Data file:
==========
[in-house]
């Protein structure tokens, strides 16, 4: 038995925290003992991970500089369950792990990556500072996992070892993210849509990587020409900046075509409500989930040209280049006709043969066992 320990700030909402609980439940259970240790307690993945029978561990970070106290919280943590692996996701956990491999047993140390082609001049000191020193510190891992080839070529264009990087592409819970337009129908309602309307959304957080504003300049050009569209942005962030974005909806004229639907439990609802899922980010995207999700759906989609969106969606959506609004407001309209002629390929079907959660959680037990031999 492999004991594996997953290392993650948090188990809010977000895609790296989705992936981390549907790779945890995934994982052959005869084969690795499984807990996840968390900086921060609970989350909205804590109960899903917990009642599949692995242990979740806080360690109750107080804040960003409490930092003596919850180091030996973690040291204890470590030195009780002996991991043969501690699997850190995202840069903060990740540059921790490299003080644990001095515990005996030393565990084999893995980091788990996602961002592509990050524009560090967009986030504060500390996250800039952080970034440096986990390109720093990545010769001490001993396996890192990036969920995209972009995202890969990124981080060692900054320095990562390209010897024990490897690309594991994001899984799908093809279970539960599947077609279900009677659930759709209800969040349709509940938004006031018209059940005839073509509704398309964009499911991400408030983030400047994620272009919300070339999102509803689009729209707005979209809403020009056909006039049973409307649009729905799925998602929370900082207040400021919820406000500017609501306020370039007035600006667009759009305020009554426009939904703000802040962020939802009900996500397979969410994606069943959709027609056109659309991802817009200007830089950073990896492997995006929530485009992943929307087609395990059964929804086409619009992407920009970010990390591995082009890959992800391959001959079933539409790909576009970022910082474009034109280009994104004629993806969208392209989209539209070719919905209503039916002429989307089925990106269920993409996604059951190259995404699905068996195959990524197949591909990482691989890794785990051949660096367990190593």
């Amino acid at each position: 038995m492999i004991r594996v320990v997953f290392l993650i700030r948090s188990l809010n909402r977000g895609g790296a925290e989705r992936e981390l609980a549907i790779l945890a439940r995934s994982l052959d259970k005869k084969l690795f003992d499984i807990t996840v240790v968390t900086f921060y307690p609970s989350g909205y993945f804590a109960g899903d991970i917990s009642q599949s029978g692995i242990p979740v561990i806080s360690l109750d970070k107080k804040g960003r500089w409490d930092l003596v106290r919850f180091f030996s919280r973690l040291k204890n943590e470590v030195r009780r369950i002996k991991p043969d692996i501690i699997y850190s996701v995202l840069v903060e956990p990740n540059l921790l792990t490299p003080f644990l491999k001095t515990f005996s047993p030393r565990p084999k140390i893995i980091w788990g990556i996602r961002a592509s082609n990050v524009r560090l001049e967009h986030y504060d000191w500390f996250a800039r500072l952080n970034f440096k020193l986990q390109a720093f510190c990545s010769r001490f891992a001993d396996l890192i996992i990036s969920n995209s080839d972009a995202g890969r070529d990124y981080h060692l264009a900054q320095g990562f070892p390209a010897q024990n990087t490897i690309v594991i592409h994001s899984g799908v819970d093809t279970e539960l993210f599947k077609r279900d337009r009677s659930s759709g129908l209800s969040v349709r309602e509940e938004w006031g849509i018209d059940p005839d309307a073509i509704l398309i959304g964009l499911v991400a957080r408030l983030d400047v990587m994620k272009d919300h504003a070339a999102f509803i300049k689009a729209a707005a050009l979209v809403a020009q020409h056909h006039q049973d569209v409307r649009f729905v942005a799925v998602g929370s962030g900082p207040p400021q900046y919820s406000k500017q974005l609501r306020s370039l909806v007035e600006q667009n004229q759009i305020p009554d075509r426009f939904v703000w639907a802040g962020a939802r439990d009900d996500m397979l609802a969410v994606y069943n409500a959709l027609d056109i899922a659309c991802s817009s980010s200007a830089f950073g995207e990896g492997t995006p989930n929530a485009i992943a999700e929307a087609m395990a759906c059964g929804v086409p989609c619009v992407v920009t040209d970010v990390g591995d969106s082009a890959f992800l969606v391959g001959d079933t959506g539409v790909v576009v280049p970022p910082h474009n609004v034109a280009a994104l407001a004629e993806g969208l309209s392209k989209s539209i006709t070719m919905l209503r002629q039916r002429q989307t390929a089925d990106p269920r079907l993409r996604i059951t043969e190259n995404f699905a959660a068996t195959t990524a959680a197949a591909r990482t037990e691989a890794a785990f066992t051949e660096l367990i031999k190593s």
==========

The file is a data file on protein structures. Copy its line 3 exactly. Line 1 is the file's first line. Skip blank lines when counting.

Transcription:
């Amino acid at each position: 038995m492999i004991r594996v320990v997953f290392l993650i700030r948090s188990l809010n909402r977000g895609g790296a925290e989705r992936e981390l609980a549907i790779l945890a439940r995934s994982l052959d259970k005869k084969l690795f003992d499984i807990t996840v240790v968390t900086f921060y307690p609970s989350g909205y993945f804590a109960g899903d991970i917990s009642q599949s029978g692995i242990p979740v561990i806080s360690l109750d970070k107080k804040g960003r500089w409490d930092l003596v106290r919850f180091f030996s919280r973690l040291k204890n943590e470590v030195r009780r369950i002996k991991p043969d692996i501690i699997y850190s996701v995202l840069v903060e956990p990740n540059l921790l792990t490299p003080f644990l491999k001095t515990f005996s047993p030393r565990p084999k140390i893995i980091w788990g990556i996602r961002a592509s082609n990050v524009r560090l001049e967009h986030y504060d000191w500390f996250a800039r500072l952080n970034f440096k020193l986990q390109a720093f510190c990545s010769r001490f891992a001993d396996l890192i996992i990036s969920n995209s080839d972009a995202g890969r070529d990124y981080h060692l264009a900054q320095g990562f070892p390209a010897q024990n990087t490897i690309v594991i592409h994001s899984g799908v819970d093809t279970e539960l993210f599947k077609r279900d337009r009677s659930s759709g129908l209800s969040v349709r309602e509940e938004w006031g849509i018209d059940p005839d309307a073509i509704l398309i959304g964009l499911v991400a957080r408030l983030d400047v990587m994620k272009d919300h504003a070339a999102f509803i300049k689009a729209a707005a050009l979209v809403a020009q020409h056909h006039q049973d569209v409307r649009f729905v942005a799925v998602g929370s962030g900082p207040p400021q900046y919820s406000k500017q974005l609501r306020s370039l909806v007035e600006q667009n004229q759009i305020p009554d075509r426009f939904v703000w639907a802040g962020a939802r439990d009900d996500m397979l609802a969410v994606y069943n409500a959709l027609d056109i899922a659309c991802s817009s980010s200007a830089f950073g995207e990896g492997t995006p989930n929530a485009i992943a999700e929307a087609m395990a759906c059964g929804v086409p989609c619009v992407v920009t040209d970010v990390g591995d969106s082009a890959f992800l969606v391959g001959d079933t959506g539409v790909v576009v280049p970022p910082h474009n609004v034109a280009a994104l407001a004629e993806g969208l309209s392209k989209s539209i006709t070719m919905l209503r002629q039916r002429q989307t390929a089925d990106p269920r079907l993409r996604i059951t043969e190259n995404f699905a959660a068996t195959t990524a959680a197949a591909r990482t037990e691989a890794a785990f066992t051949e660096l367990i031999k190593s």